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How Dangerous Are Venomous Snakes in America?

J. Whitfield Gibbons and Mike Dorcas



cottonmouth on branch
gaping cottonmouth
People's attitudes toward natural environments are a primary determinant of how they address environmental issues. Negative perceptions about particular components associated with natural ecosystems presumably result in diminished support for or protection of the system or components held in low esteem. For example, some individuals fear or hold contempt for southern swamps, an attitude due in part to an association between swamps and the organisms they harbor, such as snakes and alligators. The bases for an irrational fear of snakes (ophidiaphobia) are presumably grounded in the fact that some snakes indeed are venomous and a few can cause serious injury or death in humans. Because venomous species are among the more spectacular and sometimes largest snakes in some regions, they understandably serve as the representative species of the group for some people who may otherwise be ignorant of the suborder Serpentes, which includes appreciably more species that are harmless than venomous. In the United States the potential for serious snakebite from native species in natural settings is overrated by most individuals, including field ecologists. Several statistics are available to indicate the low probability of serious injury or death from "legitimate snakebite" (one in which the victim is bitten by a non-captive venomous species without being aware of the presence of the snake) in a natural setting. Most snakebites in the United States are caused by individuals who are attempting to catch, kill, or handle the snake, often a captive specimen. The probability of death from snakebite annually in the United States is miniscule.

The recent documentation that U.S. pit-vipers can control the amount of venom injected based on prey size is partial explanation for the low mortality from legitimate snake bites, particularly "dry bites," in which no venom is injected into the victim. If snakes are able to control the quantity of venom injected in striking prey, then presumably they would be capable of controlling the quantity injected in defense against a predator or human. Presumably venom is biologically expensive, a commodity that a snake would be reluctant to dispense needlessly. A strike with injection of a minimal quantity of venom would be as effective at temporarily warding off most larger animals as a large supply of venom. Circumstantial evidence for controlled venom release by snakes is apparent in the numerous bites of hunting dogs in the southeastern United States. Preliminary surveys reveal that countless dogs are bitten annually in the Southeast, usually on the face or shoulders, by venomous snakes, but few dogs die from the experience. Although a partial immunity of dogs to snake venom is a possible explanation for this observation, we believe the more likely explanation is that venom release has been controlled by the snake so that attention-getting, but non-lethal, doses are delivered. An additional way to conserve venom is not to strike at all.

researcher's boot on cottonmouth mechanical hand grasping cottonmouth JWG holding mechanical hand holding cottonmouth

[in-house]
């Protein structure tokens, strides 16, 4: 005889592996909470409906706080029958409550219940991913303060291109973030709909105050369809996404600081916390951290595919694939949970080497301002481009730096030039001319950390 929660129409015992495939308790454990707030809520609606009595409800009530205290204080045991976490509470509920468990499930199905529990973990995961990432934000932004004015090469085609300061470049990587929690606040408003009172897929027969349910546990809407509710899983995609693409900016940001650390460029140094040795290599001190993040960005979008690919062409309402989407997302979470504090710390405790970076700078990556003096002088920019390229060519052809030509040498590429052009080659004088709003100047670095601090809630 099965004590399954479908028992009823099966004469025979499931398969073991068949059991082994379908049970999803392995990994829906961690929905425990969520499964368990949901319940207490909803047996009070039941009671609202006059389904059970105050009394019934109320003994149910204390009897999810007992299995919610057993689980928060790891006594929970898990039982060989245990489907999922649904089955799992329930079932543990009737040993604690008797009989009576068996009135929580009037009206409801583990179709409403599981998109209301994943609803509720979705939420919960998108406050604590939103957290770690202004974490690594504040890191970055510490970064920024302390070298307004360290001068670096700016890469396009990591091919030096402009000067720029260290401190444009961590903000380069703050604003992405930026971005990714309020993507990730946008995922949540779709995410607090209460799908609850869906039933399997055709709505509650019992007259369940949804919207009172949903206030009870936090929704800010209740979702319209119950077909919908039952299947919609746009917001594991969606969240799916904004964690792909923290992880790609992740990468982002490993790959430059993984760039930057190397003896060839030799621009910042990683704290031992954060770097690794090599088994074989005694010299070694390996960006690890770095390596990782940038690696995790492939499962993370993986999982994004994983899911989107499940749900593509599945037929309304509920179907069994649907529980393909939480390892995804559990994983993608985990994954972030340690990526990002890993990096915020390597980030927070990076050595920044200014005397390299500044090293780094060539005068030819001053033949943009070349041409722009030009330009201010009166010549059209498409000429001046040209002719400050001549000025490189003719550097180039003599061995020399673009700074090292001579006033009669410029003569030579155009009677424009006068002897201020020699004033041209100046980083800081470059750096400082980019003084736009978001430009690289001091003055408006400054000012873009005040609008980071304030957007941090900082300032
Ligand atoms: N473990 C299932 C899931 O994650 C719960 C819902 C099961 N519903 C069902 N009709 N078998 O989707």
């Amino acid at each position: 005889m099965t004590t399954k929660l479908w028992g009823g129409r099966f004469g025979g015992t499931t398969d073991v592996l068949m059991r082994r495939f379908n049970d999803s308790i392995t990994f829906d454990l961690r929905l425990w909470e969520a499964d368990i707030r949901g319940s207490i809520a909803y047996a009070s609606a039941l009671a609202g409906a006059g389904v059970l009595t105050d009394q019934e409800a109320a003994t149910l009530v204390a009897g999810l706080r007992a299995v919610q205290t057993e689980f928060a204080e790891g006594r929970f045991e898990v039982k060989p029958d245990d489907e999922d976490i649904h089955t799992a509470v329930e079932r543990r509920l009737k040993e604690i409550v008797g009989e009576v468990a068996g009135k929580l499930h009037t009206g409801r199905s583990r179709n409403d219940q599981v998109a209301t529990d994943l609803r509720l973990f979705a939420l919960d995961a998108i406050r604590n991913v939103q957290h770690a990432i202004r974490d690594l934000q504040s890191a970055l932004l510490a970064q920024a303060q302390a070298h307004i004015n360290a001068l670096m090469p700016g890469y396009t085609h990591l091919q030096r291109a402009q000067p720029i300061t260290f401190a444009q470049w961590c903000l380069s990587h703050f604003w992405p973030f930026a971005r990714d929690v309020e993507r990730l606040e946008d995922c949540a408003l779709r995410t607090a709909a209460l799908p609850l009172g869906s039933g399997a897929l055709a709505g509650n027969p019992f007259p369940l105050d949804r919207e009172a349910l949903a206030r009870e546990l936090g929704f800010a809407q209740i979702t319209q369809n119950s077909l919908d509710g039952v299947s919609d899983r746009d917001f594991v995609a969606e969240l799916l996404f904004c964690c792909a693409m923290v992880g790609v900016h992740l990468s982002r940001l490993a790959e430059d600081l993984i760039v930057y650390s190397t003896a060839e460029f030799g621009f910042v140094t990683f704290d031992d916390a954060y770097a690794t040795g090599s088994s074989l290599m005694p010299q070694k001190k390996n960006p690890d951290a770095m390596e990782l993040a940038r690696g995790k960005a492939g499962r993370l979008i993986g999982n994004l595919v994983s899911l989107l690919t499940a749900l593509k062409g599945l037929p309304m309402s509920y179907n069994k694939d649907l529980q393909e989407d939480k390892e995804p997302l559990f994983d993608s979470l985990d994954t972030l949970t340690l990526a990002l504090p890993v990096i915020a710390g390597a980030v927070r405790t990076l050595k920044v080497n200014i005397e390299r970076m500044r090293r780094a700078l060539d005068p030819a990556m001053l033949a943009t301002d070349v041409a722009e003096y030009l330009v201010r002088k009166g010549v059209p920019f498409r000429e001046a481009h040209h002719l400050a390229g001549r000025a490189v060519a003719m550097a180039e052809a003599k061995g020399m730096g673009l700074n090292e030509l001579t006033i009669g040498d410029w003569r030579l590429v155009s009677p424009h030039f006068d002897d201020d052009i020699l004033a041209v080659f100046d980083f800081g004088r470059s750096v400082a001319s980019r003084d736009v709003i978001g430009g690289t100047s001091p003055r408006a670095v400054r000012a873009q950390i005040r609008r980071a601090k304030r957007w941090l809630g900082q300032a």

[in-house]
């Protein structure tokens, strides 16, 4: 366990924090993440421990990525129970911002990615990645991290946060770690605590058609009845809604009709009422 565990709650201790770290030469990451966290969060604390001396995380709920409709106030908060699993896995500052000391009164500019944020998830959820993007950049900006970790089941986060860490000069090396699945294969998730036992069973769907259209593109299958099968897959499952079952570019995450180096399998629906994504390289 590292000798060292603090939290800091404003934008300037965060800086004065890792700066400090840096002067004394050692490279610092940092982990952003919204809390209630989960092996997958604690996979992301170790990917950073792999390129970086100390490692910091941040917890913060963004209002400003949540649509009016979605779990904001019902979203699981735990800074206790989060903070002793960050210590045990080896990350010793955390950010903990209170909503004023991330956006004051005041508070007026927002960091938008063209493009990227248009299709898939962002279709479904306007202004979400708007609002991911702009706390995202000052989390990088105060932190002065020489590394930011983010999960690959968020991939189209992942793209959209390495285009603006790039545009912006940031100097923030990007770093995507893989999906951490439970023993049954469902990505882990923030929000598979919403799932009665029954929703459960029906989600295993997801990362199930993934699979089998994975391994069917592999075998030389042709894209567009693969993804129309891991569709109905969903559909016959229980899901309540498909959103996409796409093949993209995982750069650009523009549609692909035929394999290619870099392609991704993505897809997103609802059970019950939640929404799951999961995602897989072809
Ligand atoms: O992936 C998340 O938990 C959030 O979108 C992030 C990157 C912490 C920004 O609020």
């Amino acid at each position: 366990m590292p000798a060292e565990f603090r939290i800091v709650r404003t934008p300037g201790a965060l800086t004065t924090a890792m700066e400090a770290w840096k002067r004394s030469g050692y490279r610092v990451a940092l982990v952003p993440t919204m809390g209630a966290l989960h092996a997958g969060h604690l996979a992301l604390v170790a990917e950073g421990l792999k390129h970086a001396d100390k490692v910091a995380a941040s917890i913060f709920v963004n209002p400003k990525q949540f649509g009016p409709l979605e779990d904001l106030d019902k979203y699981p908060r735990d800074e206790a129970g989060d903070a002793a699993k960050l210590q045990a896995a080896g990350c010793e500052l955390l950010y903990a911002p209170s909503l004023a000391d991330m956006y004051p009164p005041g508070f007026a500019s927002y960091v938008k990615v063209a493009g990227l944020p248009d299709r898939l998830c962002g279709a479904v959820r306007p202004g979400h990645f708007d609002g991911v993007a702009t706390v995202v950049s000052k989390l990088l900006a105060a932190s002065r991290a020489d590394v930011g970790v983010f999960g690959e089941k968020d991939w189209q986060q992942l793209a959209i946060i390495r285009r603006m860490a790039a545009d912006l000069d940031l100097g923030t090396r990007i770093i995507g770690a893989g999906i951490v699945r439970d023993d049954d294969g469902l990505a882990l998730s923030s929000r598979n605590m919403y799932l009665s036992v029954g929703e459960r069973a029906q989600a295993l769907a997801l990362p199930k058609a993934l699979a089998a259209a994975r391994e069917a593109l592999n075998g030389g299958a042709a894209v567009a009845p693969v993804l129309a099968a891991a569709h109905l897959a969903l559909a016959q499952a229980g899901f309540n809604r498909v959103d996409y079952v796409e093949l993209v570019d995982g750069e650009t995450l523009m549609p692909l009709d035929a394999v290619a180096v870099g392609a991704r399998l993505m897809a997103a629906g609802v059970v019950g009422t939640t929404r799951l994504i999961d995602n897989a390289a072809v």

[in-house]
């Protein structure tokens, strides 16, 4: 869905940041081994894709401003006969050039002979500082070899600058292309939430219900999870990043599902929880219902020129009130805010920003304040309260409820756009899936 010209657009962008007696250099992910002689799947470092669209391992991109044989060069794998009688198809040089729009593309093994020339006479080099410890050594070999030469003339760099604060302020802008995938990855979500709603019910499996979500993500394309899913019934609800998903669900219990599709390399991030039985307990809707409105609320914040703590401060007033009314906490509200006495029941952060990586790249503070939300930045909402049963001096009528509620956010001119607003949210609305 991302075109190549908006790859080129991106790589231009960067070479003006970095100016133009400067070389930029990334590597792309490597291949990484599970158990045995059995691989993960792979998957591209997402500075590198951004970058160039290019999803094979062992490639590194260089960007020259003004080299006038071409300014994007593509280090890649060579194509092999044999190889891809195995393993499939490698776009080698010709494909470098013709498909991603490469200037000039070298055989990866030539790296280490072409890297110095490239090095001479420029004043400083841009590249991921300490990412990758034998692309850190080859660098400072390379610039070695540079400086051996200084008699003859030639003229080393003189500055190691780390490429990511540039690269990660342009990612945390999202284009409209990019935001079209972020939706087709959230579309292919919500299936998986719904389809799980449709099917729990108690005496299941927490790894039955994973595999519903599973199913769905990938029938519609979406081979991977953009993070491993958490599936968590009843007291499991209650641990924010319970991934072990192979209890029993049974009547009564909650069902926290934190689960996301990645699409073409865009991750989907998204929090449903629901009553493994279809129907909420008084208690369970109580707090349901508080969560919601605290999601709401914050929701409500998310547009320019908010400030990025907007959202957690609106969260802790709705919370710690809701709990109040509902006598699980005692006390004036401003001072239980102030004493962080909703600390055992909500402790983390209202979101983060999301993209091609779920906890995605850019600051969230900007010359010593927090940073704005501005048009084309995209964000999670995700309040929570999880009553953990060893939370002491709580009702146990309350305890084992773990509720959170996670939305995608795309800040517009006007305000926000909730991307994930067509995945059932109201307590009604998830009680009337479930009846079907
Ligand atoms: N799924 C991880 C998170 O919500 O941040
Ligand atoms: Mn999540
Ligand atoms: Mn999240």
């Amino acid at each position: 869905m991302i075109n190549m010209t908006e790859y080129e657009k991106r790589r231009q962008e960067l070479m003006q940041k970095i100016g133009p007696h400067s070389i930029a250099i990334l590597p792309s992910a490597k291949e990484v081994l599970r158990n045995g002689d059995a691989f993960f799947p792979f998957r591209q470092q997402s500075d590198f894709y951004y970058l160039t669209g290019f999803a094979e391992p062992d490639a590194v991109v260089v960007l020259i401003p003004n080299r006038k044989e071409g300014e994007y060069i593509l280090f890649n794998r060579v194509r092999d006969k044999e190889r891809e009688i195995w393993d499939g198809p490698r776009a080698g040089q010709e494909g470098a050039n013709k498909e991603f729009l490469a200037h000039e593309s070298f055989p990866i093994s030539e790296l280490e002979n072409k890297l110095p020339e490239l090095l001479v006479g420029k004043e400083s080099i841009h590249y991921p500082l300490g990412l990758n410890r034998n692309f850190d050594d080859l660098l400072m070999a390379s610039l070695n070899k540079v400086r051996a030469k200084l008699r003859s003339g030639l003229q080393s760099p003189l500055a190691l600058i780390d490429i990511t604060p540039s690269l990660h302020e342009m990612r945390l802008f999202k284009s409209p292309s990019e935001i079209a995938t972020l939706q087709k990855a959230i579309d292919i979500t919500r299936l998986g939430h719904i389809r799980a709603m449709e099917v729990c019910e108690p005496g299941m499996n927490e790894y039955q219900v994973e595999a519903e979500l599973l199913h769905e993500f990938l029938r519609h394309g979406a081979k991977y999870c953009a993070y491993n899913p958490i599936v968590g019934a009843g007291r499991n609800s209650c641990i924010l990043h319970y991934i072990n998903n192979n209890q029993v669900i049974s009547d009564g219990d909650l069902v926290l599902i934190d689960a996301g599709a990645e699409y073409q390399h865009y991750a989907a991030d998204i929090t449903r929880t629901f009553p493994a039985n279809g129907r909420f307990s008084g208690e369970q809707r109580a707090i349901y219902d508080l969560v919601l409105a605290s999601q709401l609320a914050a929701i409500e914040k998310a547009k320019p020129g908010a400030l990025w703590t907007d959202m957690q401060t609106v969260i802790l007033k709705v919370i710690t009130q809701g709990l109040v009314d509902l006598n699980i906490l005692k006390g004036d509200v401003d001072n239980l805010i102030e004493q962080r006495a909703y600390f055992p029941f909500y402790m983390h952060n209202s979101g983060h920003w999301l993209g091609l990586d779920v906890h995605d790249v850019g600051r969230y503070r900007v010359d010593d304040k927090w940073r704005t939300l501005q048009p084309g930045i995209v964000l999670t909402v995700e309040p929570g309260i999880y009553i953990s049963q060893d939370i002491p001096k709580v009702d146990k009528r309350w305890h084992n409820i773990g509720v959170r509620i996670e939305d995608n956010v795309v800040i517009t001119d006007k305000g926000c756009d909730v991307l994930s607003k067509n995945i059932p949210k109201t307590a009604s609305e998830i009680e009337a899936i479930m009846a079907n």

A researcher stepping on a cottonmouth

With the help of a mechanical hand, a researcher picks up a cottonmouth.



The objective of our study is to determine the defensive behavior of common venomous snakes. We will provide snakes opportunity to strike defensively under three habitat conditions (open encounter of previously uncaptured snake in natural habitat situation, encounter of snake in experimental enclosure, and encounter in laboratory) and under three human postural conditions (standing alongside snake within striking distance, restraining snake for two seconds by standing on it, restraining snake for twenty seconds by standing on it, and picking the snake up). Obviously protective foot, leg, hand, and arm gear will be worn by the human subjects involved in the experiments.

The following species will be used in the experiments: cottonmouth, copperhead, diamondback rattlesnake, canebrake rattlesnake, and pygmy rattlesnake. The cottonmouth will be the primary species of focus initially because of their abundance in the region.




All participants in the study have extensive experience in working with snakes in both field and laboratory. They include:

  • Whit Gibbons has written five books on herpetology, writes a weekly environmental column distributed by the New York Times Regional Newspaper group to more than 30 newspapers, and in 1995 was awarded the State of South Carolina Environmental Awareness Award by Governor Beasley. (complete biography enclosed)
  • Tony Mills is the Environmental Education Coordinator at SREL, gives approximately 250 presentations each year to schools, civic groups, and other organizations, and oversees the extensive wildlife collection at SREL.
  • David Scott has published two major scientific papers on cottonmouths and was the co-author of and photographer for the REPTILE AND AMPHIBIAN STUDY merit badge booklet published by Boy Scouts of America (1994).
  • Kurt Buhlmann is a graduate student in herpetology who formerly worked for the Virginia Heritage program and has many years experience working with venomous reptiles.
  • Mark Mills was graduate student at the University of Georgia. His PhD research focused on ecology of the brown water snake (Nerodia taxispilota). In his research he captured and marked more than 1200 brown water snakes in the most extensive study ever conducted on the species.
  • Michael Dorcas is an assistant professor at Davidson College and a visiting researcher at SREL. He conducted his doctoral dissertation on rubber boas in Idaho and was a post doctoral fellow at SREL for several years.
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